I’ve typed this before, but it bears repeating. My grandfather once told me there were three things you never discussed in public: politics, religion, and sports. Eventually you’d quit discussing and start arguing. The only thing worse was to combine two of them in the same discussion. I’ve discovered there’s a lot of truth to that, but I’m going to break that rule (as I’ve done before with Billy Sunday and Count Sensenderfer) and do a little bit on a man who combined two. In his case it was sport and politics, and he did both well. His name was Billy Rogell.
Rogell came out of Springfield, Illinois to play shortstop in the big leagues in 1925. He’d done well in the minors and the Red Sox tried him at second base. They also tried to make him give up switch hitting and concentrate on hitting right-handed. Needless to say the change in batting stance and playing out of position made him ineffective (he hit a buck ninety-five with no power) and got him sent back to the minors. He resurfaced in 1927, did better. Played in 1928, and was let go by Boston. After another year in the minors, Detroit picked him up for the 1930 season.
Again, he didn’t do particularly well, but by late 1931 he’d become the Tigers regular shortstop. He hit .303 in 48 games and played a solid short. He remained the Tigers primary shortstop through the 1930s. Teaming with Hall of Famer Charlie Gehringer, he helped form one of the best keystone combinations of the era. He hit well (generally in the .270s) with little power (the nine home runs he hit in 1932 was his peak), a good eye (he tended to walk about twice as often as he struck out), and his WAR (BBREF version) floated between 2.0 and a high of 5.1 in 1935. He led the American League in fielding percentage, assists, putouts, and double plays a few times, but almost always was in the top three or four in the AL in most fielding categories.
He helped Detroit to consecutive AL pennants in 1934 and 1935. In the former year the Tigers lost a seven game World Series to the St. Louis “Gas House Gang.” He hit .276 for the Series with four RBIs and eight hits. In the famous incident involving the beaning of Cardinals ace Dizzy Dean, Rogell was the man who threw the ball. He was such a competitor that when told he’d hit Dean in the head, he responded, “If I’d known his head was there, I’d have thrown the ball harder.” In 1935 Detroit won the Championship with Rogell hitting .292 with seven hits, including a pair of doubles.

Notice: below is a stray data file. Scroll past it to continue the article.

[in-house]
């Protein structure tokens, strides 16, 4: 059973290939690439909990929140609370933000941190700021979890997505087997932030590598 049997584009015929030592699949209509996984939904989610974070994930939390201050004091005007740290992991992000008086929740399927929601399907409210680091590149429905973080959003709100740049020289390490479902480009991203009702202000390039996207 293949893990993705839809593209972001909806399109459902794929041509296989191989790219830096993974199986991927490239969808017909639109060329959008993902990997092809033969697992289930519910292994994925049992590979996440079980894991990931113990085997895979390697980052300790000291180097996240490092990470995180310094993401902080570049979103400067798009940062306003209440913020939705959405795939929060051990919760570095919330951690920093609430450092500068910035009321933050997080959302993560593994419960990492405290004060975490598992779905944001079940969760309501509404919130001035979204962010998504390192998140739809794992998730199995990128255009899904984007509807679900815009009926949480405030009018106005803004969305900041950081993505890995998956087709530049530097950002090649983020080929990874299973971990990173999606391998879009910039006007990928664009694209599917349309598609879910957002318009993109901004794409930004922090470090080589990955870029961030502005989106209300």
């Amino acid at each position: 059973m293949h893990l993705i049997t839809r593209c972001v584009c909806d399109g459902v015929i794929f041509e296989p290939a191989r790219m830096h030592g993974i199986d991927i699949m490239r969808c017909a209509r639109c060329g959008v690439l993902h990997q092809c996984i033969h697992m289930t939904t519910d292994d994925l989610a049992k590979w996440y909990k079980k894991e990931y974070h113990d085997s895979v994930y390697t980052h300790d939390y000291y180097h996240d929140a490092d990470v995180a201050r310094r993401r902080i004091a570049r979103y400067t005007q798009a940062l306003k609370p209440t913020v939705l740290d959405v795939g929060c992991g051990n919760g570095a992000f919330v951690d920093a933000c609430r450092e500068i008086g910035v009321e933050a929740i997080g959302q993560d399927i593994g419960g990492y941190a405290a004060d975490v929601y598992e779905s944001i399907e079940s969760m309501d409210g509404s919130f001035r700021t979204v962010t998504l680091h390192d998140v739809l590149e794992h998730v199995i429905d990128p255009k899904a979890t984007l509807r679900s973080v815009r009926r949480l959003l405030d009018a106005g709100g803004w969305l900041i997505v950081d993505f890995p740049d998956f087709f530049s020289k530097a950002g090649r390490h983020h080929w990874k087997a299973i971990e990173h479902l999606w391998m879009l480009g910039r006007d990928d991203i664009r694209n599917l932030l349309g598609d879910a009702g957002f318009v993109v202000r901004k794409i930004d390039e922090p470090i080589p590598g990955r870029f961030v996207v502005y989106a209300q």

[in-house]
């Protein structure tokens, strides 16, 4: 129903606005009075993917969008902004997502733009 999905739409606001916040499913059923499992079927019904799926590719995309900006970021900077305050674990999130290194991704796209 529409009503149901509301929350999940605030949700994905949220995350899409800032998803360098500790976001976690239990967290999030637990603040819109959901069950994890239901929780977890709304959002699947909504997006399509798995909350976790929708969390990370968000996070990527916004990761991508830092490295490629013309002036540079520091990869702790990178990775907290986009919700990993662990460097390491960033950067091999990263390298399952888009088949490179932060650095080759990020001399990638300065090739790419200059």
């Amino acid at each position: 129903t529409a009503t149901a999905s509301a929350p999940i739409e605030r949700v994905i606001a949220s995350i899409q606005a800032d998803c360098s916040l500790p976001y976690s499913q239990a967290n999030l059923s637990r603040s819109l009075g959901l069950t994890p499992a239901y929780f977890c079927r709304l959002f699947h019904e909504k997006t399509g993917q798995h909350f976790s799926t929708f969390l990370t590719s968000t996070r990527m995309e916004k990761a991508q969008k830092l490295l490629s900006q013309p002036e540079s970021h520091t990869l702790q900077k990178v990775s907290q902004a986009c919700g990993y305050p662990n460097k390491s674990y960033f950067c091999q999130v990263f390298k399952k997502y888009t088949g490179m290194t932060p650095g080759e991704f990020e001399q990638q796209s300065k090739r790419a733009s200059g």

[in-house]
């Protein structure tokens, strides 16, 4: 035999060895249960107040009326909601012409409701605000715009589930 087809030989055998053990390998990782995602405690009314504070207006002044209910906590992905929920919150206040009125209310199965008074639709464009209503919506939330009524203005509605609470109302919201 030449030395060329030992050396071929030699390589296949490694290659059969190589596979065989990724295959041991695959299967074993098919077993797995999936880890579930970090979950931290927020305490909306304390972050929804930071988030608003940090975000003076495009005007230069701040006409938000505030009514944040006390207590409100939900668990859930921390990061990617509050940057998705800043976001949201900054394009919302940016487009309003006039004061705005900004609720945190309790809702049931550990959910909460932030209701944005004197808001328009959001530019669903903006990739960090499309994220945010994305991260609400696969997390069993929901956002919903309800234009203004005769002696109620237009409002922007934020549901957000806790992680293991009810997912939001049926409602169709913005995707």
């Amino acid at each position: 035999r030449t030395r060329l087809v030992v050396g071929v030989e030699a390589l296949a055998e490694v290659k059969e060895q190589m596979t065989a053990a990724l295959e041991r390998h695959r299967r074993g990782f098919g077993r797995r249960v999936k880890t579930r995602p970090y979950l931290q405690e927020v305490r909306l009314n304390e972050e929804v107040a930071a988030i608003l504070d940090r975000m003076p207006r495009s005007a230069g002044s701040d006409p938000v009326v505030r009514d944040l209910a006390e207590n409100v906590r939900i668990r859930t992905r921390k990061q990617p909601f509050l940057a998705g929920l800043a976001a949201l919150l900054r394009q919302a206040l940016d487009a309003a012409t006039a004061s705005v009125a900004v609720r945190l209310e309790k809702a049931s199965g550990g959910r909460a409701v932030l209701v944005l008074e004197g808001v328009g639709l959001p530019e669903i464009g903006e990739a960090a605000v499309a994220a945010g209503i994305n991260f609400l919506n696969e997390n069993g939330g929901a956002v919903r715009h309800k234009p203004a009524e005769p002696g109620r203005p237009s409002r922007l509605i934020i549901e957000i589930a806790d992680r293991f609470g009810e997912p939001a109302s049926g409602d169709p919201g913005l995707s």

By 1938 he was 33 and fading, although he set a Major League record by walking in seven consecutive plate appearances in August (three games were involved). He had a bad year in 1939 and was traded to the Cubs. He was through. He hit all of .136 in 33 games. He retired at the end of the season, but returned to baseball as a minor leaguer in 1941.
Hugely popular in Detroit, Rogell ran for public office in 1941 and was elected to the City Council. Except for a two-year break, he remained in City Government into 1980. Much of his emphasis was on public works and he chaired the committee that built the modern Detroit airport (the road leading into the airport is named for him). In retirement he was chosen to throw out the first pitch in the final game at Tiger Stadium. Returning to retirement, he died in 2003 at age 98.
For his baseball career he hit .267 with an OBP of .351, slugged .370, and had an OPS of .722 (OPS+ 85 and 23.7 WAR–again BBREF version). His WAR peaked in 1933 at 5.3 (he was also above 4.0 in 1934 and 1935). He had 1375 hits, 256 doubles, 75 triples, and 42 home runs for 1907 total bases. He scored 757 runs and had 610 RBIs to go with 82 stolen bases and 649 walks.
Teaming with Gehringer he made the Tigers a formidable defensive team up the middle. Although he didn’t hit nearly as well as Gehringer, Rogell was still a good enough hitter. He’s never gotten much push for the Hall of Fame and probably shouldn’t.
Billy Rogell was an example of something that was missing in baseball for a long while, the civic-minded sportsman. We’re seeing it begin to return at least a little as teams realize the good PR that can be gained by having their team at least appear civic-minded. It seems that in Rogell’s case it was, as 38 years on the Detroit City Council would prove, much more than appearance.